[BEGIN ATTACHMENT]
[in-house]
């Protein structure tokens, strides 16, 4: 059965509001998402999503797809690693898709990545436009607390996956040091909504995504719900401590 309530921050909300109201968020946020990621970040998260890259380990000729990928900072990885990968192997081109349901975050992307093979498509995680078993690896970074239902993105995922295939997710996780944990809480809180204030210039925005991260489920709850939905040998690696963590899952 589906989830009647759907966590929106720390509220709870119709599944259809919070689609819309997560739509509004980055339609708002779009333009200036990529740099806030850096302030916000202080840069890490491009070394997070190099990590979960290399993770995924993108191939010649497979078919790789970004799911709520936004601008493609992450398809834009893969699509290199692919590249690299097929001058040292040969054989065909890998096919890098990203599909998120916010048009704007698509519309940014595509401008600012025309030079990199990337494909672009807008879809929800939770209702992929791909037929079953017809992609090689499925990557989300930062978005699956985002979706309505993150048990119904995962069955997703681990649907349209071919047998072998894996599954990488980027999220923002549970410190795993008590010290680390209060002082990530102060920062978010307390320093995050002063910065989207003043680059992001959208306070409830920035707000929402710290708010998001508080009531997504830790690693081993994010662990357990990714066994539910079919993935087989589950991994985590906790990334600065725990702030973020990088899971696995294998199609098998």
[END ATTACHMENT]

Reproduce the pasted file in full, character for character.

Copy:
[in-house]
């Protein structure tokens, strides 16, 4: 059965509001998402999503797809690693898709990545436009607390996956040091909504995504719900401590 309530921050909300109201968020946020990621970040998260890259380990000729990928900072990885990968192997081109349901975050992307093979498509995680078993690896970074239902993105995922295939997710996780944990809480809180204030210039925005991260489920709850939905040998690696963590899952 589906989830009647759907966590929106720390509220709870119709599944259809919070689609819309997560739509509004980055339609708002779009333009200036990529740099806030850096302030916000202080840069890490491009070394997070190099990590979960290399993770995924993108191939010649497979078919790789970004799911709520936004601008493609992450398809834009893969699509290199692919590249690299097929001058040292040969054989065909890998096919890098990203599909998120916010048009704007698509519309940014595509401008600012025309030079990199990337494909672009807008879809929800939770209702992929791909037929079953017809992609090689499925990557989300930062978005699956985002979706309505993150048990119904995962069955997703681990649907349209071919047998072998894996599954990488980027999220923002549970410190795993008590010290680390209060002082990530102060920062978010307390320093995050002063910065989207003043680059992001959208306070409830920035707000929402710290708010998001508080009531997504830790690693081993994010662990357990990714066994539910079919993935087989589950991994985590906790990334600065725990702030973020990088899971696995294998199609098998």